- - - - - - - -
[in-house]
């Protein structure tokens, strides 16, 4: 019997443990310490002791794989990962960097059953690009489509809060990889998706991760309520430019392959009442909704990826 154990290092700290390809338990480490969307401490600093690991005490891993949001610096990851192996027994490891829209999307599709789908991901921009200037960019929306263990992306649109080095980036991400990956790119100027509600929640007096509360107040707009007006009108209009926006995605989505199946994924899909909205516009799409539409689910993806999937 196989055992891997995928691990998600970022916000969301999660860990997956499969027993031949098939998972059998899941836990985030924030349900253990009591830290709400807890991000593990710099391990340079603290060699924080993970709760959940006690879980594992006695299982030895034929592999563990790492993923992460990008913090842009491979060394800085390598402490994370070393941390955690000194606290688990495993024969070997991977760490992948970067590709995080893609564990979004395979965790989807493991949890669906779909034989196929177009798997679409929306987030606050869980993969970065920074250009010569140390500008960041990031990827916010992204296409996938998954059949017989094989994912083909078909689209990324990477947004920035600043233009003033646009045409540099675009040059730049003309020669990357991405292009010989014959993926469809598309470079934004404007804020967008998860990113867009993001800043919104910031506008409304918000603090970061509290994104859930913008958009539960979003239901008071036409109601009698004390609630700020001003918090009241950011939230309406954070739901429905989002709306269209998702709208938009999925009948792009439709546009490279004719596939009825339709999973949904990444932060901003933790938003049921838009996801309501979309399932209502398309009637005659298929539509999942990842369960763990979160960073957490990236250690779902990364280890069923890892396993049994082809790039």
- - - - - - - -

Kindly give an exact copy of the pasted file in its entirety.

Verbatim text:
[in-house]
């Protein structure tokens, strides 16, 4: 019997443990310490002791794989990962960097059953690009489509809060990889998706991760309520430019392959009442909704990826 154990290092700290390809338990480490969307401490600093690991005490891993949001610096990851192996027994490891829209999307599709789908991901921009200037960019929306263990992306649109080095980036991400990956790119100027509600929640007096509360107040707009007006009108209009926006995605989505199946994924899909909205516009799409539409689910993806999937 196989055992891997995928691990998600970022916000969301999660860990997956499969027993031949098939998972059998899941836990985030924030349900253990009591830290709400807890991000593990710099391990340079603290060699924080993970709760959940006690879980594992006695299982030895034929592999563990790492993923992460990008913090842009491979060394800085390598402490994370070393941390955690000194606290688990495993024969070997991977760490992948970067590709995080893609564990979004395979965790989807493991949890669906779909034989196929177009798997679409929306987030606050869980993969970065920074250009010569140390500008960041990031990827916010992204296409996938998954059949017989094989994912083909078909689209990324990477947004920035600043233009003033646009045409540099675009040059730049003309020669990357991405292009010989014959993926469809598309470079934004404007804020967008998860990113867009993001800043919104910031506008409304918000603090970061509290994104859930913008958009539960979003239901008071036409109601009698004390609630700020001003918090009241950011939230309406954070739901429905989002709306269209998702709208938009999925009948792009439709546009490279004719596939009825339709999973949904990444932060901003933790938003049921838009996801309501979309399932209502398309009637005659298929539509999942990842369960763990979160960073957490990236250690779902990364280890069923890892396993049994082809790039």